|Publication number||US4540451 A|
|Application number||US 06/390,994|
|Publication date||Sep 10, 1985|
|Filing date||Jun 22, 1982|
|Priority date||Jun 24, 1981|
|Also published as||CA1200882A, CA1200882A1, DE3124817A1, EP0068416A2, EP0068416A3, EP0068416B1|
|Publication number||06390994, 390994, US 4540451 A, US 4540451A, US-A-4540451, US4540451 A, US4540451A|
|Inventors||Siegfried Leibenzeder, Claus Weyrich|
|Original Assignee||Siemens Aktiengesellschaft|
|Export Citation||BiBTeX, EndNote, RefMan|
|Patent Citations (4), Non-Patent Citations (6), Referenced by (8), Classifications (17), Legal Events (4)|
|External Links: USPTO, USPTO Assignment, Espacenet|
The present invention relates to a luminescent diode formed from a mixed crystal epitaxial layer comprising a composition A1-x III Alx BV with a substantially continuously varying value x. A pn-junction is present in the layer formed between n and p-doped layer components.
For more than half a decade there have been luminescent diodes consisting of gallium-aluminum-arsenide in whose mixed crystal-epitaxial layer the layer-wise local concentration of the aluminum fraction, which replaces a corresponding gallium fraction, is variable with a constant gradient. Such a construction of the mixed crystal layer is designated in the art as a "graded-bandgap". Such an arrangement has a bandgap which is constantly greatly varying, corresponding to the constantly changing aluminum concentration, and has the greatest bandgap with the maximum aluminum concentration. The purpose of such a mixed crystal is to be able to allow recombination-luminescence radiation produced in a layered region with at least a virtually constant aluminum concentration to emerge from the entire mixed crystal-layer in such fashion that this radiation penetrates regions of the layer in which (on account of greater aluminum concentration there) the bandgap is greater. Thus, reabsorption of the produced luminescence radiation is prevented to this extent.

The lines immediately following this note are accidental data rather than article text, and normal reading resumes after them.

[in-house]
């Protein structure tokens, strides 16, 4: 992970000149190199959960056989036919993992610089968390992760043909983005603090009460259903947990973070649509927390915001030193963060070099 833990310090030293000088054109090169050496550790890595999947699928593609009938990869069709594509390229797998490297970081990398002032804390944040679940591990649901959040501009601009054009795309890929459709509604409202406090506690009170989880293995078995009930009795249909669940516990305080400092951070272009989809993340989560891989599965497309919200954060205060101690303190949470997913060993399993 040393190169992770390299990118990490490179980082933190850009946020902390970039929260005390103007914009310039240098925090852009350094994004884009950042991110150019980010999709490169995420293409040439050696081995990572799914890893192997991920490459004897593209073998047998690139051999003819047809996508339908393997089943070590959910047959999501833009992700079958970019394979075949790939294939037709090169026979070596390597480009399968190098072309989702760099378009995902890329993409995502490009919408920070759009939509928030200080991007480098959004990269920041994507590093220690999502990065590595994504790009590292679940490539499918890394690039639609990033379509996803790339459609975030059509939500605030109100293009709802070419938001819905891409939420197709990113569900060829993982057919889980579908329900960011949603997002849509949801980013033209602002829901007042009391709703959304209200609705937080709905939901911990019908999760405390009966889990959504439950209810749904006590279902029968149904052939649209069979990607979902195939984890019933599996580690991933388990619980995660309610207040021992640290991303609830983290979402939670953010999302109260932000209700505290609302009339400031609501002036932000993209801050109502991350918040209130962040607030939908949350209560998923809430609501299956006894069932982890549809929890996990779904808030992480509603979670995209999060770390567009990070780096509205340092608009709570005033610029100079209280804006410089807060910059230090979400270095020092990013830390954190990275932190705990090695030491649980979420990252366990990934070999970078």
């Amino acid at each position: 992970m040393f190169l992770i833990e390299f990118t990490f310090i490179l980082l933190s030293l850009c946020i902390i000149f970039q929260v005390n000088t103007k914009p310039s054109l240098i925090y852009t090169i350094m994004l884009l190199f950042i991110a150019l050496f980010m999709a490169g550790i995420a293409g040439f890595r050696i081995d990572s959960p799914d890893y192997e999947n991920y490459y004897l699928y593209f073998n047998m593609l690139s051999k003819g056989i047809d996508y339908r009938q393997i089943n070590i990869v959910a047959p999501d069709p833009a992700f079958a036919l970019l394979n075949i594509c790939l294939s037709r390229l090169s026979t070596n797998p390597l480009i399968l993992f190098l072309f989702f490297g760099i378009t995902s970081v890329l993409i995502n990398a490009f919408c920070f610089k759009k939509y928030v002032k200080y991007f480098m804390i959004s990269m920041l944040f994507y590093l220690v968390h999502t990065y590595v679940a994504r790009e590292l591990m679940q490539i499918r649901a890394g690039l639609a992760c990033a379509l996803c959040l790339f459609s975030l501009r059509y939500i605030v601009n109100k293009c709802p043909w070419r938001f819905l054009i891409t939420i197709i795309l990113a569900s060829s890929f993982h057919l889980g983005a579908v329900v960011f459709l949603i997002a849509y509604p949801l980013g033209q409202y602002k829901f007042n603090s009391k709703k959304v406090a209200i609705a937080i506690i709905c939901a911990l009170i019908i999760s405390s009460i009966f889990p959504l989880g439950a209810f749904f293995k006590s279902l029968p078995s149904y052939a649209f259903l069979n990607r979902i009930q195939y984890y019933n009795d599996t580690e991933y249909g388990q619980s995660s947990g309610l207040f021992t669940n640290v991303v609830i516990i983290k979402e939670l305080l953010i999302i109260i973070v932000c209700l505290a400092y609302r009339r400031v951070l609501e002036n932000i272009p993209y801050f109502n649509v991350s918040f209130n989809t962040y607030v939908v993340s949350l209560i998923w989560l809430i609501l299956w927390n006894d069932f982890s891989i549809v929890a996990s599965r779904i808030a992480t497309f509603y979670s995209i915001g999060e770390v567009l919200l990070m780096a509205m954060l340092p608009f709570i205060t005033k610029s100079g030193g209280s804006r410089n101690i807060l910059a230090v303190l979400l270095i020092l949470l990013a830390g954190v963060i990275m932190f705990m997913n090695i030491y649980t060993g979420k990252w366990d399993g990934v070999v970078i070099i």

The pn-junction contained in the mixed crystal-layer of a luminescent diode with a "graded-bandgap", whose surface extends perpendicularly to the vector of the gradient of the aluminum concentration, is, in the case of these already long-known luminescent diodes, produced by means of silicon doping. The silicon has an amphoteric doping behavior in such a mixed crystal, specifically if it is dependent upon the deposition temperature.
Further details of such a known diode can be learned from "Siemens Research and Development Reports', Vol. 9 (1980), No. 6, pp. 339-346. In this state of the art publication, not only is such a known luminescent diode described, but also the pertinent method steps for manufacture, the properties of such a diode, and also its preferred application are described in detail. The contents of this publication are incorporated by reference herein.
Luminescent diodes with a "graded-bandgap" have a relatively large half-intensity width of their emission-spectrum.
In addition to the luminescent diodes of the above-described type, there are additional types of luminescent diodes. Thus, for example, luminescent diodes having a single heterostructure and having a double heterostructure are known. Such diodes containing at least two epitaxial layers are manufactured in two separate epitaxial steps.
It is an object of the present invention to disclose a luminescent diode which has a high electro-optical efficiency for its respective emission frequency range, preferably in the infrared range and/or in the visible range, and/or which has a high cutoff modulation capability frequency, in particular of at least 5 MHz. The diode must also be capable of being manufactured with minimal technological expense and a low reject rate.